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SAVE THE DATE: Sunday,August 21st, 10 am - Noon, Summer Fun Meet and Greet. This will be a great morning for bagels (of course!), seeing old Havurah friends and meeting new ones, relay races and games for kids and the kid in all of us. Watch your e-mails for location!


THREE WEEKS IN THE HEAT OF SUMMER

We’ve been feeling a lot of heat. We’ve got record high temperatures across the country, and there's been much “heated rhetoric” at both the Republican and Democratic conventions. These hot summer  days coincide with the time of year in the Jewish calendar known as the “Three Weeks”, beginning with the 17th of  the month of Tammuz (July 23rd) , and ending on the 9th of  the month of Av (August 13th). 

According to tradition, the walls of Jerusalem were breached on the 17th of Tammuz by first the Babylonians in 586 BCE, and then the Romans six hundred years later in 70 CE.  These attacks led three weeks later to the First and Second Temples both going up in flames and being destroyed on  Tisha b’Av – the 9th of Av.

These  three weeks throughout our history have been seen as a period of mourning for the loss of the Holy Temple, the epicenter of Jewish life, and the place that our people saw as God’s dwelling place on earth. Tradition associates many additional calamities with this time: in 1096  the armies of Pope Urban gathered to commence the first Crusade, in 1290 King Edward II of England issued his order expelling all the Jews in his realm, in 1492, the expulsion of all Jews from Spain.  And in modern times, the 9th of Av coincides with the outbreak of World War One in 1914, and the mass deportation of Jews from the Warsaw Ghetto in 1942.

Tisha B’Av is a day of deep sadness; it's meant to take us, for just one day, on a journey of facing the shadow side of human existence. Traditionally on Tisha B'Av, we do not engage in anything that brings pleasure: food, sex, even studying Torah. Services are often conducted in the semi-dark with people sitting on low stools, as mourners do, and a haunting  melody is used to chant from the Book of Lamentations, which tells of the destruction of the Temple.

 The observance of Tisha B’Av can be marked not only with the traditional remembrance of times that have been disastrous for the Jews, but rather with a broader view of human history and our place in it. As Rabbi Zalman Schachter Shalomi states:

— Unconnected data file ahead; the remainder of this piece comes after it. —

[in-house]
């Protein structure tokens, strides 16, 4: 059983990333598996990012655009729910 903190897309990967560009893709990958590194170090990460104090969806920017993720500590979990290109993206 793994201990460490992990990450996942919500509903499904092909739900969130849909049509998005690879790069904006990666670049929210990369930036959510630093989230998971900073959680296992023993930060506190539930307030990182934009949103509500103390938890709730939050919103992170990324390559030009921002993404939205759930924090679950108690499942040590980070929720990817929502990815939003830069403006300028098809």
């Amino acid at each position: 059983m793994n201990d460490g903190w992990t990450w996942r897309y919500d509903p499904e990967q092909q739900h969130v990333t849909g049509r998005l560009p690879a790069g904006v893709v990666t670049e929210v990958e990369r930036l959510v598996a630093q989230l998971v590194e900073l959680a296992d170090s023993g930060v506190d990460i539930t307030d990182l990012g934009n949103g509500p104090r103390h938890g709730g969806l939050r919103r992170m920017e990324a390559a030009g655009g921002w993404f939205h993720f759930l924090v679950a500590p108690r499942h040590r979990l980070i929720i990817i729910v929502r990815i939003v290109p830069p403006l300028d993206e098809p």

“There is a danger posed by the Three Weeks [and our observance of  Tisha B’Av] with its list of catastrophes that befell our people one generation after another. The danger is a paranoia that declares that everyone else in the world is wrong, and therefore their fate is of little concern to us. Instead, we should generalize from our experience and become involved in the universal….In the midst of remembering our history, we must reclaim as well our role as planetary citizens.”  

We like to think of summer as a time when we are light-hearted, free, and having fun. May it be so!! But with the "heated rhetoric" of the coming elections, we have seen, along with the good, some of the ugliness of how people treat one another, and our call to be "planetary citizens" is loud and clear. With the 17th of Tammuz,  the Three Weeks and then Tisha B’Av occurring at the height of  summer, in the midst of camps and vacations and picnics, we are also confronted  with times in our history when the heat was more like a consuming, fiery furnace than a nourishing warmth.

 In the larger cycle of holidays, with the depth of pain and brokenness that we may feel on Tisha B'Av, truly seeing the cruelty that human beings have inflicted upon one another throughout history until now, we seek a path back towards hope and wholeness as we begin to prepare for Rosh HaShana. Descending into the dark has us reach again for the light. 

A different perspective on Tisha B’Av, offered by Rabbi Lewis Eron in an article titled
The Modern Meaning of Tisha B'Av, explores the idea that perhaps we no longer need to find ways to mourn our losses, and can incorporate into Tisha B’Av observance new paths to cherish all that we have gained. “Our chief worry is not being crushed in our weakness, but becoming arrogant and careless with our success and power”, he states.

I hope you can join myself and Rabbi Shawn (my husband and the rabbi of Mishkan Shalom) for Tisha B’Av learning, followed by a service with traditional chanting from The Book of Lamentations, and contemporary readings. We’ll gather  at our home on August 13th from 8 – 10 pm. Together we’ll remember the destruction of Jerusalem , while holding in mind and heart the tragedies and injustices of our own time, and  the ways we are empowered to make change, not just for us, but for everyone.  Send me an e-mail at
rabbisimchazevit@gmail.com, and I’ll send you our address. 


Wishing you a Shabbat Shalom,
Rabbi Simcha

 
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